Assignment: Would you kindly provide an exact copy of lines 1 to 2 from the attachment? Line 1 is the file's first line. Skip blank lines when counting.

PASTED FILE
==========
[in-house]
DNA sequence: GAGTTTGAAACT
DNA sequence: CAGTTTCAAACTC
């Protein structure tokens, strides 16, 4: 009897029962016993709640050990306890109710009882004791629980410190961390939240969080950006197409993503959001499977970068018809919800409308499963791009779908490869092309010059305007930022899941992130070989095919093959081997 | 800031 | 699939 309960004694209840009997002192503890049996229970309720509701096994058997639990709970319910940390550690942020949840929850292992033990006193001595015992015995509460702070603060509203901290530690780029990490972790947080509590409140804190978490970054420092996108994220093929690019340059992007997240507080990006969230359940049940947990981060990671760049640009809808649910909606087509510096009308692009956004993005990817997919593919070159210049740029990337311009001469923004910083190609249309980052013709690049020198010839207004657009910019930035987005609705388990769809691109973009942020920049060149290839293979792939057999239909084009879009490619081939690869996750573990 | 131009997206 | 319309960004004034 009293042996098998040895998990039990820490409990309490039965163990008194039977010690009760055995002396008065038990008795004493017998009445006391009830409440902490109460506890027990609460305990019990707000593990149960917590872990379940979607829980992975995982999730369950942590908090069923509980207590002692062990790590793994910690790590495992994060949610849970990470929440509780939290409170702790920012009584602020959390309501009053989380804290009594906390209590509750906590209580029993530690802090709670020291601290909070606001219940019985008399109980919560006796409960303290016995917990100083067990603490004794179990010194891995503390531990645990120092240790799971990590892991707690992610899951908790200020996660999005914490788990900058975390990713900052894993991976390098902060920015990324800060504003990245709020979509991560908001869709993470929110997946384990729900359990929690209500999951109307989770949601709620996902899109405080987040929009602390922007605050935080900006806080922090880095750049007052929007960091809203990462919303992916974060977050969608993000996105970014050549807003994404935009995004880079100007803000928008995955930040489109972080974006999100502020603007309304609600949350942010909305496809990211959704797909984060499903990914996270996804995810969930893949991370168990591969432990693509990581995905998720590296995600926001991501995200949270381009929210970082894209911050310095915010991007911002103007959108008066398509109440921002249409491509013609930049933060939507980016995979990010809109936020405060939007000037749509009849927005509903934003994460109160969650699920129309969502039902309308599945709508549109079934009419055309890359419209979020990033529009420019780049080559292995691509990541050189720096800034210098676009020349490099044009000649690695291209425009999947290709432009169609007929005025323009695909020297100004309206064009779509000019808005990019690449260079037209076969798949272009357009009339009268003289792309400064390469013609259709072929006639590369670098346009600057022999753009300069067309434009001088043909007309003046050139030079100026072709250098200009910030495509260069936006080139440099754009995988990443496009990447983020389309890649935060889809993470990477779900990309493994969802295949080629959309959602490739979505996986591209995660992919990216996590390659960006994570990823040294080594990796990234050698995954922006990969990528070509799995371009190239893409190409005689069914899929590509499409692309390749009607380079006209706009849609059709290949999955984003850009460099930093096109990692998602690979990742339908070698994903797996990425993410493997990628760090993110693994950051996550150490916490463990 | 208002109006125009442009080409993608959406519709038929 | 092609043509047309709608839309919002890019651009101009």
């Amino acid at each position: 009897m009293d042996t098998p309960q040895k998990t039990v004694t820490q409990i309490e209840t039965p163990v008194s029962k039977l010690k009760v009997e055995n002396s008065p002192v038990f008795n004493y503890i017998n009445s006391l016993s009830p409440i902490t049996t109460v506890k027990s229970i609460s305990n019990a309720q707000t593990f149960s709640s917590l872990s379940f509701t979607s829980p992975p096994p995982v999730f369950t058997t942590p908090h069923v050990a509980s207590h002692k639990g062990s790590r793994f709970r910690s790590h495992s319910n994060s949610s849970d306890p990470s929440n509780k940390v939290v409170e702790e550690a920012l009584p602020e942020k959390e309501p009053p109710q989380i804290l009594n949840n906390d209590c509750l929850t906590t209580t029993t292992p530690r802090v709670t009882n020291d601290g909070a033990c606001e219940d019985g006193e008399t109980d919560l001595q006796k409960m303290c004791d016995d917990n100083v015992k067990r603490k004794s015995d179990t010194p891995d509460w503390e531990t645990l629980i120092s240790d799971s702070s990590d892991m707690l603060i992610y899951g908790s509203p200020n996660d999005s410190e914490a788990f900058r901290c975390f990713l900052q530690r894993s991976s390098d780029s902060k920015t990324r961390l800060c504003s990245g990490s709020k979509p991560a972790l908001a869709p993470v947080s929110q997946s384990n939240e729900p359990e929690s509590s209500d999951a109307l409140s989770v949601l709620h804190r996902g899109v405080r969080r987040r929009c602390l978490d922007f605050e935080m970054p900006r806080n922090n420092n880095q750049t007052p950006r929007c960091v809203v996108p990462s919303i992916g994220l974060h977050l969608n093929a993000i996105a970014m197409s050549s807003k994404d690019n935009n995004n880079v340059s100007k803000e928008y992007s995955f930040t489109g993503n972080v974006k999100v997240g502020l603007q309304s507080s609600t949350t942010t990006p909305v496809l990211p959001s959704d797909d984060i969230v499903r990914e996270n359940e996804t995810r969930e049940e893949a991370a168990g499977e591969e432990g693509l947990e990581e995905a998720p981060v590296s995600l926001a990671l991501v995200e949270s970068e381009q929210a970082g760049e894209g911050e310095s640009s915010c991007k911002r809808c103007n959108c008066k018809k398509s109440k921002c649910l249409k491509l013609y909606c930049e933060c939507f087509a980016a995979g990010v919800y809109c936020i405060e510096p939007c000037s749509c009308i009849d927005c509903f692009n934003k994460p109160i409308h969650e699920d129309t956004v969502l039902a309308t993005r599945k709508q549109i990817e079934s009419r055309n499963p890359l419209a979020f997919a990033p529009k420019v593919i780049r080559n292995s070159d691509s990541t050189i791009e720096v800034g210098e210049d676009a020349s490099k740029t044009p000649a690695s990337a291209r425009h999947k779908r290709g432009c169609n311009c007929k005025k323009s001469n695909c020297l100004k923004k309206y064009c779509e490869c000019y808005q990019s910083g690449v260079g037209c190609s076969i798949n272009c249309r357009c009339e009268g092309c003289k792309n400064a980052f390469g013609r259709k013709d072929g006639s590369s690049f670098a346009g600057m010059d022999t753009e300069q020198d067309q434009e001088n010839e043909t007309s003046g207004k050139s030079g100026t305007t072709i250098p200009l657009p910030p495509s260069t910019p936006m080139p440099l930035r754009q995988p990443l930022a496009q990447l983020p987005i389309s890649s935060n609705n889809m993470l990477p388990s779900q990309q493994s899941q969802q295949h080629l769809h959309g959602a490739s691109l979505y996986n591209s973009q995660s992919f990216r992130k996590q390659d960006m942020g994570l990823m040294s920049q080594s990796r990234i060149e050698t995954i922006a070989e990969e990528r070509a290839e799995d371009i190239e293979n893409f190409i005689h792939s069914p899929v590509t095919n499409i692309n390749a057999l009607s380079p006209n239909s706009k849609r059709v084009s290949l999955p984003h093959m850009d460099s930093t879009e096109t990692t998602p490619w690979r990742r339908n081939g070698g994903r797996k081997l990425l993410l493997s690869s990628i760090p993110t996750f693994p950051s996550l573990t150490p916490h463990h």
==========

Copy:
[in-house]
DNA sequence: GAGTTTGAAACT